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Does BlackRock Love Me?

Do investment fund companies owe a duty of care to investors?


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Everyone wants financial firms to abide by honorable codes of ethics, but companies that create investment products have a different type of fiduciary obligation (yes, they legally have one): they owe it to shareholders of their fund, who have opted into a specific strategy. Meaning they uphold their duty by outlining their intentions for this strategy in a prospectus, and delivering on them.


Whereas independent advisors owe a wide-ranging duty of care to clients, who have opted into a comprehensive partnership.


Consider this: if you bought a triple-leveraged, long-dated Treasury Bond ETF back in December 2021, that position is seriously sucking wind. But Direxion, a company who offers such a product (see below), doesn't owe a fiduciary responsibility to your investment return.


It was you that bought the investment, and you that wanted leveraged exposure to amplify your outcome. Unfortunately for you, long-dated bonds stunk:




You realized a -82% return...and...I want to defend the fund company!


Their job is not to help you pick investments. Their job is to design a portfolio strategy, and deliver on it for people who opt in.


I don't actually track investments like this (nor encourage clients to use leveraged ETFs!), but from what I can glean, this return is reasonable for triple-levering this exposure over this time period, and no reason to think Direxion did not deliver for their investors.


Meaning that you can uphold a fiduciary responsibility, and still deliver a shit return.


And so, shielded with the ability to not be held accountable to investment outcomes, we must follow the incentives of fund companies to understand their business strategies.


They want to make money, and their fiduciary obligation enables this. They don't have to care about your performance. Whether it's an S&P 500 index fund, or a triple-leveraged treasury ETF, they just need the fund you buy to do what they said it was going to do.


And so I was frustrated to see how BlackRock CEO Larry Fink, after having launched a Bitcoin ETF, described the performance of Bitcoin:


"It is an asset class that protects you."



Woah. Is he a advising on portfolio construction (like an advisor would), or does he sell funds for a living?


Larry has a fiduciary responsibility ONLY to deliver the return of Bitcoin inside his BlackRock Bitcoin ETF, not to whether that return is good or bad.


Advice is not his job. Thankfully, BlackRock COO Rob Goldstein properly described BlackRock's role in a recent WSJ interview:


“We view a core part of our mission as providing choice and access."


And that is what investors need to know: fund companies create tools (funds) to give investors choice and access to investment strategies. They should not be describing risky assets as something that will "protect you" in the future, when the future is completely unknown.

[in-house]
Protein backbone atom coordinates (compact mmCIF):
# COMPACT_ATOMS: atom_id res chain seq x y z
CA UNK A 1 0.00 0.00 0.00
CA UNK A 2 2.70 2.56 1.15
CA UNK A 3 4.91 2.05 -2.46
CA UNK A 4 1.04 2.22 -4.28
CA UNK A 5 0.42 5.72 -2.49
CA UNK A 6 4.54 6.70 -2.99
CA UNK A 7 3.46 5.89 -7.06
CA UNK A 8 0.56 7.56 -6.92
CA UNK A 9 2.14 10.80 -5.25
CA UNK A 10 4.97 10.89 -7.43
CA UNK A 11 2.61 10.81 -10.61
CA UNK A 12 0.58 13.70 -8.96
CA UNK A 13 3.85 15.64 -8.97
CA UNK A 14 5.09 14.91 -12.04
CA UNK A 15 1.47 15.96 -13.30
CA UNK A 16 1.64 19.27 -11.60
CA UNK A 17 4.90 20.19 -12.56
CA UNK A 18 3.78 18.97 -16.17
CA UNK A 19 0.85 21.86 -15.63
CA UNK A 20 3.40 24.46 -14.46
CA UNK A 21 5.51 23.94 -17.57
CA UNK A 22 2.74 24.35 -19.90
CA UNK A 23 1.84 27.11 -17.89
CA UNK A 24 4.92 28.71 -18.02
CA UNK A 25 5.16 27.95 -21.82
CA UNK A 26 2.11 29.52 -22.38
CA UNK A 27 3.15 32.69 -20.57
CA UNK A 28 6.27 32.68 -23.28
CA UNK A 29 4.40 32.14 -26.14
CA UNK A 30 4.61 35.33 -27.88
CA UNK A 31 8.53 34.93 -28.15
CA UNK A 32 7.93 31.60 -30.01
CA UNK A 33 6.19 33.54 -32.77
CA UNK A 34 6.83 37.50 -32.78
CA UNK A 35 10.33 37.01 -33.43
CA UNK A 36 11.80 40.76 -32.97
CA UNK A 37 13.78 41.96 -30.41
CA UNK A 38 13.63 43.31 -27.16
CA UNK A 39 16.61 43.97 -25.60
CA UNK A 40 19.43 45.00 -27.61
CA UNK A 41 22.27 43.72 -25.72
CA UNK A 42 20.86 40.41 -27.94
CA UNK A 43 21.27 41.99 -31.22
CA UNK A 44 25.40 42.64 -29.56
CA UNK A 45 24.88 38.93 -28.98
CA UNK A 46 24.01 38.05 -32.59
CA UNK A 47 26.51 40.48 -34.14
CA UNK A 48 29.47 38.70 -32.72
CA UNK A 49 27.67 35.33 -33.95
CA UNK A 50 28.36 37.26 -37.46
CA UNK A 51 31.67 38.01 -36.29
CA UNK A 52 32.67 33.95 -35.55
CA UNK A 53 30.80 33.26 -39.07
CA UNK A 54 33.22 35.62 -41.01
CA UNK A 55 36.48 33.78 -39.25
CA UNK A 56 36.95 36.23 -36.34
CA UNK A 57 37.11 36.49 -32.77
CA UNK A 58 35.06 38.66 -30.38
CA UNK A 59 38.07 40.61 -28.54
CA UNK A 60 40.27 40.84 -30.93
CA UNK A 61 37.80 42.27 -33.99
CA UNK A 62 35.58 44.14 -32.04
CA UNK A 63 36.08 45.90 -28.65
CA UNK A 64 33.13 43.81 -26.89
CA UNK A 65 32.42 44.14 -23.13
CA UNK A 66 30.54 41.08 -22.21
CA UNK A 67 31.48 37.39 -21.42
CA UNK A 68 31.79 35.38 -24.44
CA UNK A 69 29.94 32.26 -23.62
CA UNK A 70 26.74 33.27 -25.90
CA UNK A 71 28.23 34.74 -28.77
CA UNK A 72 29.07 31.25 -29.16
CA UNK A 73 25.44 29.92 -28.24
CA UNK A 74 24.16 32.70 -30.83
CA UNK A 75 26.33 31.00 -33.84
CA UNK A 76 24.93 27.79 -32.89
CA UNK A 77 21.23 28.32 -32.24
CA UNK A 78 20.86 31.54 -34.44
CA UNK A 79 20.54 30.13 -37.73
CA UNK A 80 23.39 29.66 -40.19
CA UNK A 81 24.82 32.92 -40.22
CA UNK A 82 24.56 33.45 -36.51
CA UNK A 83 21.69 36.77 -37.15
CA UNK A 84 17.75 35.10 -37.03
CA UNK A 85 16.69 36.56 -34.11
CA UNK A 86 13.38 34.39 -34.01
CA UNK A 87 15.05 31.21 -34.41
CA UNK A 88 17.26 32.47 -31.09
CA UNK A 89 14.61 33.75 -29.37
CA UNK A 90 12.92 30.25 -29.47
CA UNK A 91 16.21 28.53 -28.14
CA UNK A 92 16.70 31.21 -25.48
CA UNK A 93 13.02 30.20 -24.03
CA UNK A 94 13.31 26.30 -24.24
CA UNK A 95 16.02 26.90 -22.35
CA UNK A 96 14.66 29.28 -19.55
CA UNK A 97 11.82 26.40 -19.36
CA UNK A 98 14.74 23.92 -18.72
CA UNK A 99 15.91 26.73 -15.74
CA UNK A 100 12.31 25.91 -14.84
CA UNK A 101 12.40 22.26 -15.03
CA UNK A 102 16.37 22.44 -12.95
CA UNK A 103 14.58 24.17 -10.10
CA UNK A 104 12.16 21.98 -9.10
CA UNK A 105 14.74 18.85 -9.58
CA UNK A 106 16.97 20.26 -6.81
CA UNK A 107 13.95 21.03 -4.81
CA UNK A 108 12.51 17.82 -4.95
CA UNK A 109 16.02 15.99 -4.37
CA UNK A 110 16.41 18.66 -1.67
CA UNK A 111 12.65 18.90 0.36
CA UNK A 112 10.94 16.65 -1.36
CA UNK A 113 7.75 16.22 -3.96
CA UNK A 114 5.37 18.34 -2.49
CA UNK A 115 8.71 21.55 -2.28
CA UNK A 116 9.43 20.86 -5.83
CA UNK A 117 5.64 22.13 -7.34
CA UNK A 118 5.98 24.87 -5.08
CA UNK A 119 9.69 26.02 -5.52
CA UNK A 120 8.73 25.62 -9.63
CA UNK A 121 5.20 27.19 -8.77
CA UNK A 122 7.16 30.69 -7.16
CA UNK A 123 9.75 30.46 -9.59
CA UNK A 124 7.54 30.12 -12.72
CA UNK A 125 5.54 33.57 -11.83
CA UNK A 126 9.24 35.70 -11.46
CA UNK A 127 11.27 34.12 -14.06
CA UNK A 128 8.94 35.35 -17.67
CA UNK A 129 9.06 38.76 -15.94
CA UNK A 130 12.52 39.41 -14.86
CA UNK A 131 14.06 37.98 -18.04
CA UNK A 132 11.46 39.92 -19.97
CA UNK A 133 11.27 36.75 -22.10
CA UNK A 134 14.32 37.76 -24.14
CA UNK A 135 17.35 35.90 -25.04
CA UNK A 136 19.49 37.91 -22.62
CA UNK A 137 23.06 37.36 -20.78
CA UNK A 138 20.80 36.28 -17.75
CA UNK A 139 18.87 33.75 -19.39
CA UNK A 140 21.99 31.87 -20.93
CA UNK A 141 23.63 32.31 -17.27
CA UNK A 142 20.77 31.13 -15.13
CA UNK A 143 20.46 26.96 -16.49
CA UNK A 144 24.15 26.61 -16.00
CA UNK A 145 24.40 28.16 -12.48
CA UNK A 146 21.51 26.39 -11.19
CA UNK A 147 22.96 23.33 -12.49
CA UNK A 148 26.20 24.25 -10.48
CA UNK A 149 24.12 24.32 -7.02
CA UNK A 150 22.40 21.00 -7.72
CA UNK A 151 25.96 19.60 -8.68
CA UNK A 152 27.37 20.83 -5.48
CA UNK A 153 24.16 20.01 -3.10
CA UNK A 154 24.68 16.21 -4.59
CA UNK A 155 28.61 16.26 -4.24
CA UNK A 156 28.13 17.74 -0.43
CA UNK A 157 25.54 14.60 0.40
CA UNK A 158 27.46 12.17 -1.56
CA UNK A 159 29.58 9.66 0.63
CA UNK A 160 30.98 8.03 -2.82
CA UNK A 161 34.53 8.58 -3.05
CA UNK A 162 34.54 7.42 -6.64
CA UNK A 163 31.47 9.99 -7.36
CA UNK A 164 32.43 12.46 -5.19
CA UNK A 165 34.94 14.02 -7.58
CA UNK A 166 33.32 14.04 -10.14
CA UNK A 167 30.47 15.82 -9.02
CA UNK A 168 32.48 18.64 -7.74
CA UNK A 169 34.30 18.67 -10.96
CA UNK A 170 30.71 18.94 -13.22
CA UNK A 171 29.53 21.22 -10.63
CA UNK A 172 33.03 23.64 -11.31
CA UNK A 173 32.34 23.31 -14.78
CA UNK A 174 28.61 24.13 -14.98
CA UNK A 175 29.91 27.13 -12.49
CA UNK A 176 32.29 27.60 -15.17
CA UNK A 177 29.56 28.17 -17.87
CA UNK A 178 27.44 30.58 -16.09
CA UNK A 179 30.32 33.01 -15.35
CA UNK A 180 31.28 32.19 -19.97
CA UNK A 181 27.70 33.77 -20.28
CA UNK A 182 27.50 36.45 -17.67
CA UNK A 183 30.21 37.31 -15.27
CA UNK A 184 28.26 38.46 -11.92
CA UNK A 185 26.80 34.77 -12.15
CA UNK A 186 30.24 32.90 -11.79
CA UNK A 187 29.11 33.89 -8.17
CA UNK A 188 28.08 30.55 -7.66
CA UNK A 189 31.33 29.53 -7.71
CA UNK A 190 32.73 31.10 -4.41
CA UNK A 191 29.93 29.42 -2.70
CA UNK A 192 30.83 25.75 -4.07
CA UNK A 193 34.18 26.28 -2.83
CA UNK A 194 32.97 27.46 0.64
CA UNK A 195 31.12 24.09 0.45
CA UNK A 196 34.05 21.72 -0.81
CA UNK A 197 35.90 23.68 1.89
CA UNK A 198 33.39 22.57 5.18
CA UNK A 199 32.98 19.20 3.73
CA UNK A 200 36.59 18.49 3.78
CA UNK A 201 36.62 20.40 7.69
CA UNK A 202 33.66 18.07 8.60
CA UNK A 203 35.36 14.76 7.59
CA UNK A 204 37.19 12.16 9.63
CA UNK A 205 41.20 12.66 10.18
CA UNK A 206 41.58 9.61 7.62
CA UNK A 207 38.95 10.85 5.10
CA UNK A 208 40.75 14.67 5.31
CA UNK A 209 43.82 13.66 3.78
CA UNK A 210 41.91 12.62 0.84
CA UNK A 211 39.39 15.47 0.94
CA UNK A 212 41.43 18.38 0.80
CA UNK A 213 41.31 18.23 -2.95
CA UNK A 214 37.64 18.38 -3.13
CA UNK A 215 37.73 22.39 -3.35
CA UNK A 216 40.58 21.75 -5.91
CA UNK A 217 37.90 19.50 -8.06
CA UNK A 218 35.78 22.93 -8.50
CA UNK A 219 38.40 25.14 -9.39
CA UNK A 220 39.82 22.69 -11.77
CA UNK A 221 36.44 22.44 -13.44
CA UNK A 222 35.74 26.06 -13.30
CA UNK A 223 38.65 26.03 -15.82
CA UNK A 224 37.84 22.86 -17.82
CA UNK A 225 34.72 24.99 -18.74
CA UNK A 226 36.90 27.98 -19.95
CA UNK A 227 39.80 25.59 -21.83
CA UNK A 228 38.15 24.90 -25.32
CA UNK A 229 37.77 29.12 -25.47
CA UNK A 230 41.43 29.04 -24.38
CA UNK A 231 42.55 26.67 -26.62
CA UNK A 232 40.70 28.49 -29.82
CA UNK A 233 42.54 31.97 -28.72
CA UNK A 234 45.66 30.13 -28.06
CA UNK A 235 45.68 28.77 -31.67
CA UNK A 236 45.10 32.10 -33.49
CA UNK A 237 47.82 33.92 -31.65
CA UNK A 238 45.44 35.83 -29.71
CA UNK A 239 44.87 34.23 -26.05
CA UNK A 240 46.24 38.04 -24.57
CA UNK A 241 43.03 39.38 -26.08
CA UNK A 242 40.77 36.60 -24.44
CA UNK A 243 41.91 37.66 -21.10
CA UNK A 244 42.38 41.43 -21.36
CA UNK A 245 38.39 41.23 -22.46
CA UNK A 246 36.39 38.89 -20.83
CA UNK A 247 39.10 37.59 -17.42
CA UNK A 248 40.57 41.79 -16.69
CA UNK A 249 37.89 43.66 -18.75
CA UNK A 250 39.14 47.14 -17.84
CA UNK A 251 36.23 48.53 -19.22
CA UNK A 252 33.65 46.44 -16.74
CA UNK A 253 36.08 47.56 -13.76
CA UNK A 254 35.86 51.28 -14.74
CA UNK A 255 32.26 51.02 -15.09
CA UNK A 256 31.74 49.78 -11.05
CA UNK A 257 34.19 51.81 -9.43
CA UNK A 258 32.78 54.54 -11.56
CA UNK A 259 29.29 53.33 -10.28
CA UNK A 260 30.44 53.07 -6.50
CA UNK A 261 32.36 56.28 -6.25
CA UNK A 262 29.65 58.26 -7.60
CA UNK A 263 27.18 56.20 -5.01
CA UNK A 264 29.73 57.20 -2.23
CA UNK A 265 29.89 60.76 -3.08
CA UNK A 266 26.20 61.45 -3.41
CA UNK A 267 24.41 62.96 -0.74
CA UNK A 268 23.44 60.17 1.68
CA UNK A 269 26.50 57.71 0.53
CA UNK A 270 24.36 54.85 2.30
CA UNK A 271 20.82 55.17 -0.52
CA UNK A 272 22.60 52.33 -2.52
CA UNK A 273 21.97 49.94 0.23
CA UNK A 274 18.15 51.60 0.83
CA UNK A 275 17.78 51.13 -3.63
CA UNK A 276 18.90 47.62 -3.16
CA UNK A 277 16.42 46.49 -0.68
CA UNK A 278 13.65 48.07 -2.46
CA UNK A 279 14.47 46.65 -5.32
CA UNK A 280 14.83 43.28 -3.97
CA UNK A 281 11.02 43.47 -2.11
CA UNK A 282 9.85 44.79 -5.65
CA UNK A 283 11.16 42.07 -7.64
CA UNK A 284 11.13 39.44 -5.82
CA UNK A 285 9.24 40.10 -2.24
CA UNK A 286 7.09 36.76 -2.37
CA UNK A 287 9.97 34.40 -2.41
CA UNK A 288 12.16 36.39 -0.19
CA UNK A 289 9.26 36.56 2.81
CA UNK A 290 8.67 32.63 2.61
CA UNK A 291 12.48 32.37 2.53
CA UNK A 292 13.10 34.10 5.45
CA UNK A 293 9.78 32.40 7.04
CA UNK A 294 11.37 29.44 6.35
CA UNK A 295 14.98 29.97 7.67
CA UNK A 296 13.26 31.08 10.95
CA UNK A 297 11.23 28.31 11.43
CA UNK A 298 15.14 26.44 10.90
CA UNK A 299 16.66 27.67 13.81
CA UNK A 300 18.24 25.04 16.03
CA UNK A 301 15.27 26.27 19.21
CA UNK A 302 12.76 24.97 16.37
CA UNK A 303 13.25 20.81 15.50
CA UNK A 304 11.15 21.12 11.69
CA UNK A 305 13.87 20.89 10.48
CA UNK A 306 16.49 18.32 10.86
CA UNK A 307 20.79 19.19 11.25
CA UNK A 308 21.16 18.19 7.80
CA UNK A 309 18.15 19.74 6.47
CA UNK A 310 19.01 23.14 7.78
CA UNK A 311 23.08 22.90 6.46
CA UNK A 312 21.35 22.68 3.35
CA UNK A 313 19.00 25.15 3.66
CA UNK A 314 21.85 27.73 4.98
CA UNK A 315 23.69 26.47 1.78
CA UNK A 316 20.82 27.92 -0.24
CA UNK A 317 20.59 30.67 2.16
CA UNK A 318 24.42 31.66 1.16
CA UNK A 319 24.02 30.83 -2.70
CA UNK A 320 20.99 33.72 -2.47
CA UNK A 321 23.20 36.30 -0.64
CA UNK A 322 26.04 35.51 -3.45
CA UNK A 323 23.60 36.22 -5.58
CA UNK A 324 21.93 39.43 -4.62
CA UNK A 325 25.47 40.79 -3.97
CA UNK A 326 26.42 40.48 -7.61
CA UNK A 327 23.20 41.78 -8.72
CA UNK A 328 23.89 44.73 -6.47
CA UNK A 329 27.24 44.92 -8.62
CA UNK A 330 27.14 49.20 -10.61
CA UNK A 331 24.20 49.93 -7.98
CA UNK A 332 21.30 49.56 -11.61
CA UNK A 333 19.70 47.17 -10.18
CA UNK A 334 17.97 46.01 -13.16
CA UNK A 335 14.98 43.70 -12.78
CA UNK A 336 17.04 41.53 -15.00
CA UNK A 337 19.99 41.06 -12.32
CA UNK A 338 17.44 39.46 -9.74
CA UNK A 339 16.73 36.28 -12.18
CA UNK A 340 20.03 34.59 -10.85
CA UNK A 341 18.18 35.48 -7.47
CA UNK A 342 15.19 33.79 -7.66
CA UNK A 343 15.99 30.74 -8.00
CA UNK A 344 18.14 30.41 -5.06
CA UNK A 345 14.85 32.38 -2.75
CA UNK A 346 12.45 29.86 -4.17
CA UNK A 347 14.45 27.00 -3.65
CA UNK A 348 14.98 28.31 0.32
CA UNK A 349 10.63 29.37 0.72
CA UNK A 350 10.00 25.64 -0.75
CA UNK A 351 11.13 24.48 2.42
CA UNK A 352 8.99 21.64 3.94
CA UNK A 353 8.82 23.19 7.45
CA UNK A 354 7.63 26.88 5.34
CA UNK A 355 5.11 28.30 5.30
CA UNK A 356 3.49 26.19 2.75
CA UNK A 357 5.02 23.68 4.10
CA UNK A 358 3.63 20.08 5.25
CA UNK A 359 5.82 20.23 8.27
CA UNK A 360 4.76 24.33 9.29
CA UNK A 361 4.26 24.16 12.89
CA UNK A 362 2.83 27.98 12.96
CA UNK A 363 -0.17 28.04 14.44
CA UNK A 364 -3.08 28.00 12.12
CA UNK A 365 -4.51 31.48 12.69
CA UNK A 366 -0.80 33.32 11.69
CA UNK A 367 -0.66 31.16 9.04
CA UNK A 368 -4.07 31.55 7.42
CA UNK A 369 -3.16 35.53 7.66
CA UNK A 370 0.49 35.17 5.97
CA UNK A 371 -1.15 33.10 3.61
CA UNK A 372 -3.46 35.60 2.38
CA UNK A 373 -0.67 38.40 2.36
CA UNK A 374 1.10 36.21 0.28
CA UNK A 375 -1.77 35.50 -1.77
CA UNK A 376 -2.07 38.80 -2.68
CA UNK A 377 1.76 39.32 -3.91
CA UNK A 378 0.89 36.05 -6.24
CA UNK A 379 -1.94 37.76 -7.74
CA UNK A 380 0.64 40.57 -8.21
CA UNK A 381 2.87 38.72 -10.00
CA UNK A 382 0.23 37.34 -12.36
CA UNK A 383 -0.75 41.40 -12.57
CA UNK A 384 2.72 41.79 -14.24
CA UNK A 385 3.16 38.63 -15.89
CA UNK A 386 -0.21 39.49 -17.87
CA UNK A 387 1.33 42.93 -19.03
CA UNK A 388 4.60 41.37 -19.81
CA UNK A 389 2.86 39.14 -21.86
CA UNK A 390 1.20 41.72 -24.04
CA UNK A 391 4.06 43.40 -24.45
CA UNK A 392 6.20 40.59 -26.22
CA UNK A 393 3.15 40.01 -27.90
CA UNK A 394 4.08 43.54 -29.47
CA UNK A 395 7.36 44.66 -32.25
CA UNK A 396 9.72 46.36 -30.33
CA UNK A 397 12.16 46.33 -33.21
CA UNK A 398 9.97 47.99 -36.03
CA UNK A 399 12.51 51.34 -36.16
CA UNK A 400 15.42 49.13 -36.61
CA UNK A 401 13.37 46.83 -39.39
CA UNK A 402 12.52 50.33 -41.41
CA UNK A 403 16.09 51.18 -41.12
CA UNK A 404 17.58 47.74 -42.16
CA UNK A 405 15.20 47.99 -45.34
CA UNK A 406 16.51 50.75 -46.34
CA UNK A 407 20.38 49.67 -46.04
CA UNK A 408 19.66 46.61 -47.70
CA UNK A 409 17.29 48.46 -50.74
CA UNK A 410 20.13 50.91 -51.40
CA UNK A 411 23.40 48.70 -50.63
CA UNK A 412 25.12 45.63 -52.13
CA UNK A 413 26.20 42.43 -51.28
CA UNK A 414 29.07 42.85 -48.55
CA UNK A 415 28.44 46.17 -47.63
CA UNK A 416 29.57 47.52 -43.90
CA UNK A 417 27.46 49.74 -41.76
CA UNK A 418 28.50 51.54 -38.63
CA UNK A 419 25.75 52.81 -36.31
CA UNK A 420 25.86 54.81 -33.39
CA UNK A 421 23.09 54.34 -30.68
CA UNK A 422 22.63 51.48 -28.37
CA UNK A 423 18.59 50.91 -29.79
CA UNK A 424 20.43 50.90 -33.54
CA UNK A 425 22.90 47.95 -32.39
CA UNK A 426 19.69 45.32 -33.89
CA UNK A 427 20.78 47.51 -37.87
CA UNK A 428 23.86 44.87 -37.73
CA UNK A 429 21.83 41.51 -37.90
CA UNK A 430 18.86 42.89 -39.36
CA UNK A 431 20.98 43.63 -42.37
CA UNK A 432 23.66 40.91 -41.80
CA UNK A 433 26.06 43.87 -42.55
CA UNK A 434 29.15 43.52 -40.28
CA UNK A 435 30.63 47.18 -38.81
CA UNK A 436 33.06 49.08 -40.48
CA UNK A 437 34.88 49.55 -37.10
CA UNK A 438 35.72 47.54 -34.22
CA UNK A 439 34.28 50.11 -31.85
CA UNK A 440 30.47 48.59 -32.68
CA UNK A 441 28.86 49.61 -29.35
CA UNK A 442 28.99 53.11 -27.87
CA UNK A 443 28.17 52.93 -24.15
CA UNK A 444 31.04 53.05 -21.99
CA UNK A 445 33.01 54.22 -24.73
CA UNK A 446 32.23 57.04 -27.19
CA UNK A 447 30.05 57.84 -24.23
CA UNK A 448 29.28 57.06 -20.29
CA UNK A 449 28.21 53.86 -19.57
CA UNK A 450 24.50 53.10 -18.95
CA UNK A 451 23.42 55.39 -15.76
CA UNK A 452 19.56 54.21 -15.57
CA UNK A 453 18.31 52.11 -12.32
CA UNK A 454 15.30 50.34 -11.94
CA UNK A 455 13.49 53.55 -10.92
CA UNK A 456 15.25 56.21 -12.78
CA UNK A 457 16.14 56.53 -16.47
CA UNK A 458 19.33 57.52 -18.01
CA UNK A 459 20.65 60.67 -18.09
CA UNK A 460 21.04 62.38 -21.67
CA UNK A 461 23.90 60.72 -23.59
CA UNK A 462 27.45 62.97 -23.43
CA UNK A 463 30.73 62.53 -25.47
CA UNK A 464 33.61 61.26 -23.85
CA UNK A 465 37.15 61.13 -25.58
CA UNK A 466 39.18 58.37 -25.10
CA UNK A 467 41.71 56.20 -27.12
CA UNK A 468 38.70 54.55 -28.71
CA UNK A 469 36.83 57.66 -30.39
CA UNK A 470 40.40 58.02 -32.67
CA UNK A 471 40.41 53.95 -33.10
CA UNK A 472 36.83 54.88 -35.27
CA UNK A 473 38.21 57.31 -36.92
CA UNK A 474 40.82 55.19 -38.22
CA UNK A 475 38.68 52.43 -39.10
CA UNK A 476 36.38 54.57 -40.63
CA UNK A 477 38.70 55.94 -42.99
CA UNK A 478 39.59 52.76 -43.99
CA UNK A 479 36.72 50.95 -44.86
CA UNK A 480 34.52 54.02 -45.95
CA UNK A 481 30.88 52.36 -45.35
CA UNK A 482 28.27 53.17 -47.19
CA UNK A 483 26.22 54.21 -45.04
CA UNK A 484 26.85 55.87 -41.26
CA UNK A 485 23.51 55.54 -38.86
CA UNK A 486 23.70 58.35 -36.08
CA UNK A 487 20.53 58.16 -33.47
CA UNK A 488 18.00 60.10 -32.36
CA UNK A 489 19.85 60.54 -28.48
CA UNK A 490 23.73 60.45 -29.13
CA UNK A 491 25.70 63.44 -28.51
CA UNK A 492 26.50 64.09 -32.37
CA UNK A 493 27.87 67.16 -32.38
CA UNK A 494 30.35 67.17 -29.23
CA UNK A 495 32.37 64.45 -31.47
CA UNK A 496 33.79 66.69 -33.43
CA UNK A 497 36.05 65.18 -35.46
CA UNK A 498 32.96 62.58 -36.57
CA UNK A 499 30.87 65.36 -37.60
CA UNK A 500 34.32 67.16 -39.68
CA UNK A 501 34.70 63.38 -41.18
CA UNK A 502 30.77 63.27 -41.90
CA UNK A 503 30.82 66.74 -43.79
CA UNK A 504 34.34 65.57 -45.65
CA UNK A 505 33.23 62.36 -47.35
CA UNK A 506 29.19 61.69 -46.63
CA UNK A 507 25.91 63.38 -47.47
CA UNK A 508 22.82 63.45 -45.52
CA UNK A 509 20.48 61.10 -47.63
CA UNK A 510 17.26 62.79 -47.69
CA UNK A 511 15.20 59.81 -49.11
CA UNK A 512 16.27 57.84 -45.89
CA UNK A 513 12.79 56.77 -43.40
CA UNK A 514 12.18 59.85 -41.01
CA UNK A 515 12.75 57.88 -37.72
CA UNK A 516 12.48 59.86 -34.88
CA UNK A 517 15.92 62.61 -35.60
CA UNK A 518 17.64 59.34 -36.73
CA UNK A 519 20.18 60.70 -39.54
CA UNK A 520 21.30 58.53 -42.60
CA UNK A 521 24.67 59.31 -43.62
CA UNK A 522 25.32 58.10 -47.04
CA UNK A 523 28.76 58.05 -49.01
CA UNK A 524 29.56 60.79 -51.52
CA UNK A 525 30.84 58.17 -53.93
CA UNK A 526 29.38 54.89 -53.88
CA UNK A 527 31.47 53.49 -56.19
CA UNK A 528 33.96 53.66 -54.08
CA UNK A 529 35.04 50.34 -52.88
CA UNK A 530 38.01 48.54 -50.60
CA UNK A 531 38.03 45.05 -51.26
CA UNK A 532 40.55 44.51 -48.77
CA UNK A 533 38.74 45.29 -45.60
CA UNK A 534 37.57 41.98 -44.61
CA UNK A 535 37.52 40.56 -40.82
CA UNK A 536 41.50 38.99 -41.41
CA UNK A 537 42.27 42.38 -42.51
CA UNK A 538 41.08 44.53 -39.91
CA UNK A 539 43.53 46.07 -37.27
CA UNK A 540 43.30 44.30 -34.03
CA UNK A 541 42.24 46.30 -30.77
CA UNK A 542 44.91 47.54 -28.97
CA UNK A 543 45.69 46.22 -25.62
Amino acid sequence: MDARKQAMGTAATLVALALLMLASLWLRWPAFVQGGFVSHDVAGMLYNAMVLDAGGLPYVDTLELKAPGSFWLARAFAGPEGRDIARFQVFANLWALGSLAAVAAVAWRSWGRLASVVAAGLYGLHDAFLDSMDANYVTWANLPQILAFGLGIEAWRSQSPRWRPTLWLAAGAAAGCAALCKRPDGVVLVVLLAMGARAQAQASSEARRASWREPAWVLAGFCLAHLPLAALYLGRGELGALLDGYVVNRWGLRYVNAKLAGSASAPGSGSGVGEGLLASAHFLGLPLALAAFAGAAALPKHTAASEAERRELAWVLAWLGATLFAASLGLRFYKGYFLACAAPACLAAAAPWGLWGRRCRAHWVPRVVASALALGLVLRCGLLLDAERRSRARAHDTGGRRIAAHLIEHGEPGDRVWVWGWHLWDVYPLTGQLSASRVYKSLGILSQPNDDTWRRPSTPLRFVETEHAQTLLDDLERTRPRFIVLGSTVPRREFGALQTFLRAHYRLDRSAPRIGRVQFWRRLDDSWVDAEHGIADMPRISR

The last time investors needed "protection" during the hell of 2022, Bitcoin was down 65%!



I'm not trying to takedown Larry or BlackRock here. Nor am I bashing Bitcoin. I simply want to delineate fiduciary responsibilities


It is my job to help clients consider whether Bitcoin belongs in their portfolio, and it is Larry's job to create funds for investors who want to access it. He should not be claiming investment opinions as facts.


What Larry should have said, instead of "Bitcoin is an asset class that protects you," as a company that wants to sell its Bitcoin ETF, is simply:


"Bitcoin MIGHT BE an asset class that protects you."


And that's it. That's how you market and sell risky investments as a fund company, and stay in your lane. And he is VERY incentivized to sell this puppy: with over $15B in assets, and a stated expense ratio of .25% per year, the Blackrock Bitcoin ETF is closing in on expecting $40M in revenue per year from the ETF. And there is nothing wrong with making profits, or Bitcoin, or Bitcoin ETFs.


But there is a huge problem with investment companies letting unsupported investment guidance creep into their marketing to sell more funds.


Now we have investors who watched the CEO of BlackRock on CNBC tell them that Bitcoin will protect them, when it reality it may or may not. Larry who I have nothing against and I'm sure is a lovely chap simply doesn't have a legal, fiduciary responsibility to your investment outcomes, so that wasn't his job.


And his own salary is $25M+ per year, so I'd encourage him to just keep doing that job.


End.

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My blog posts are informational only and should not be construed as personalized investment advice. There is no guarantee that the views and opinions expressed in my posts will come to pass. They are not intended to supply tax or legal advice and there is no solicitation to buy or sell securities or engage in a particular investment strategy.

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